Days out: St Germain-en-Laye

Losing a kingdom must have been inconvenient, but spending one's exile in a sumptuous castle near Paris, only recently vacated by Louis XIV (for the even more luxurious surroundings of Versailles), must surely have dulled the pain.

Losing a kingdom must have been inconvenient, but spending one's exile in a sumptuous castle near Paris, only recently vacated by Louis XIV (for the even more luxurious surroundings of Versailles), must surely have dulled the pain.

The deposed James II and his Jacobite court-in-exile may also have been comforted by the acres of landscaped gardens and forest around St Germain-en-Laye, as they plotted ill-fated attempts to regain the throne.

Barely half an hour from central Paris on RER line A, this elegant little town is an excellent destination for a day trip. For centuries the French royal family retreated here to escape the intrigues (and odours) of Paris and to hunt. Mary Queen of Scots spent much of her childhood here. The castle has since been transformed into one of France's leading museums, but the gardens and forest remain much the same.

The Château-Vieux is home to the Musée des Antiquités Nationales, an exceptionally rich collection of archaeological discoveries from prehistoric times to the Middle Ages. Its former staterooms are, handily, directly opposite the RER exit. Household and religious objects are on display, together with intricate gold work, plus models of Roman battlefields for Asterix fans.

Few traces remain of the castle's previous incarnation as a royal residence (or its post-Revolution role as a prison). Only the ballroom, now home to an exhibition on comparative ethnography, recalls former glories, while a chapel in the spacious internal courtyard retraces the building's regal history.

Well-tended "English" gardens and parks stretch out to the north of the castle. An implausible mile-and-a-half of terrace, offers panoramic views over the Seine and western Paris. On Bastille Day this is one of the liveliest places to watch the fireworks display in the capital.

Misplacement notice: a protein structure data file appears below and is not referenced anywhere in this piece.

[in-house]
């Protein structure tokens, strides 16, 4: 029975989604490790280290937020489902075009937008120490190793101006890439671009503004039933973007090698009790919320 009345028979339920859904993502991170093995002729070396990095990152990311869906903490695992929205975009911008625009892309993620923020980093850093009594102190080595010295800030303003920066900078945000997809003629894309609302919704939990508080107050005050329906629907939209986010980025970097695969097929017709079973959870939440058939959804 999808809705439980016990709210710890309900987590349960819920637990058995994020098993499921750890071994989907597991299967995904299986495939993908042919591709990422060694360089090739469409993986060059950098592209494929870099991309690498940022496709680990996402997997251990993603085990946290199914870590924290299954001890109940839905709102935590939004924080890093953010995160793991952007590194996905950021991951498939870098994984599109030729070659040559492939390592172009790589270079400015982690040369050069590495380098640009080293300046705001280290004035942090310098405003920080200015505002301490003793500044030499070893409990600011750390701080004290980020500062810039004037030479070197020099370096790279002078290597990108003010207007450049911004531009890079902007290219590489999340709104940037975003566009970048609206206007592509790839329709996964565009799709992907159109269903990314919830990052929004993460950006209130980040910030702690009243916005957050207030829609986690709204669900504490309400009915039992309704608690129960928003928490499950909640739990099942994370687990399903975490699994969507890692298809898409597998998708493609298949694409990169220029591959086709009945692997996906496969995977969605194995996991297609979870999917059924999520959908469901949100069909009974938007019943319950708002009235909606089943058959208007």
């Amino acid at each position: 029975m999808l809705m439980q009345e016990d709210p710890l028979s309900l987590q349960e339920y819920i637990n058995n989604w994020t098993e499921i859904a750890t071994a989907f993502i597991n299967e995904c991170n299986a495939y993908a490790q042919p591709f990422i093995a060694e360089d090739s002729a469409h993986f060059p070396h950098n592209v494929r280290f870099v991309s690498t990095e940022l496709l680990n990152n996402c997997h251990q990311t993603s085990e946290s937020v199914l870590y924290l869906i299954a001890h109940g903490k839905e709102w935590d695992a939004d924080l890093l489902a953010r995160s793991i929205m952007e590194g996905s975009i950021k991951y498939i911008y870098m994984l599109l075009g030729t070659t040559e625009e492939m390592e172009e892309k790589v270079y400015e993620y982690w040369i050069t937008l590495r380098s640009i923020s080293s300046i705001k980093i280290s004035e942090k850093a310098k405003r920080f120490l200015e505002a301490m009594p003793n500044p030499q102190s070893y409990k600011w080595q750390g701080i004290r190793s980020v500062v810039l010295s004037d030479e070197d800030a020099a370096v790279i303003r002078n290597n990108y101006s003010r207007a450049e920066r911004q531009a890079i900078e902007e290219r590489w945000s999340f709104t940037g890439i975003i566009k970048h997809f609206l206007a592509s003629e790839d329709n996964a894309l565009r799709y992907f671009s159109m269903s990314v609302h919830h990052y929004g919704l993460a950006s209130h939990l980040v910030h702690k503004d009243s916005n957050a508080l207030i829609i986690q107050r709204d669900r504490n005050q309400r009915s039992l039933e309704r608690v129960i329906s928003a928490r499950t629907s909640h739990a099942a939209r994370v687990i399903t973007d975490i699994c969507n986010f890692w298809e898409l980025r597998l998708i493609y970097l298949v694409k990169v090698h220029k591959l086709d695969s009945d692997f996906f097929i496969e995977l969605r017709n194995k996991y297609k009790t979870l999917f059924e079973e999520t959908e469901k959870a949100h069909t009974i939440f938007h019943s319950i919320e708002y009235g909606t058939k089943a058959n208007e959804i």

More recent artwork is on show at the Maurice Denis Museum (2 rue Maurice Denis). A leading figure in the Nabis and late Symbolist movement, Denis made Le Prieuré a centre for artists at the beginning of the last century. The house contains Post-impressionist and avant-garde paintings, sculptures and furnishings by Denis and his contemporaries, including Gauguin. The St Louis chapel in the museum grounds houses yet more art, and a few minutes in the peaceful garden is recommended.

Another artist from this era is commemorated at the Claude Debussy Museum, (38 rue au Pain). Debussy's home now houses a museum with musical partitions and personal objects. The local tourist office is on the ground floor of the same building.

There's more to St Germain than history, though. The Musée Vera in the Jardin des Arts has contempory art and photographic exhibitions, and the neighbouring Theatre Dumas has a modern and varied programme.

The picturesque pedestrian streets, together with the overall air of a noble past, seem far removed from overcrowded Paris.

The municipal baths on Avenue des Loges (five minutes from the RER) may not be the most beautiful swimming pool in France, but if Paris successfully bids to host the 2008 Olympics, this could well be the pool where records are set. Meanwhile, its open-air play areas, funnels and domed swimming pool contrast neatly with the history-laden town.

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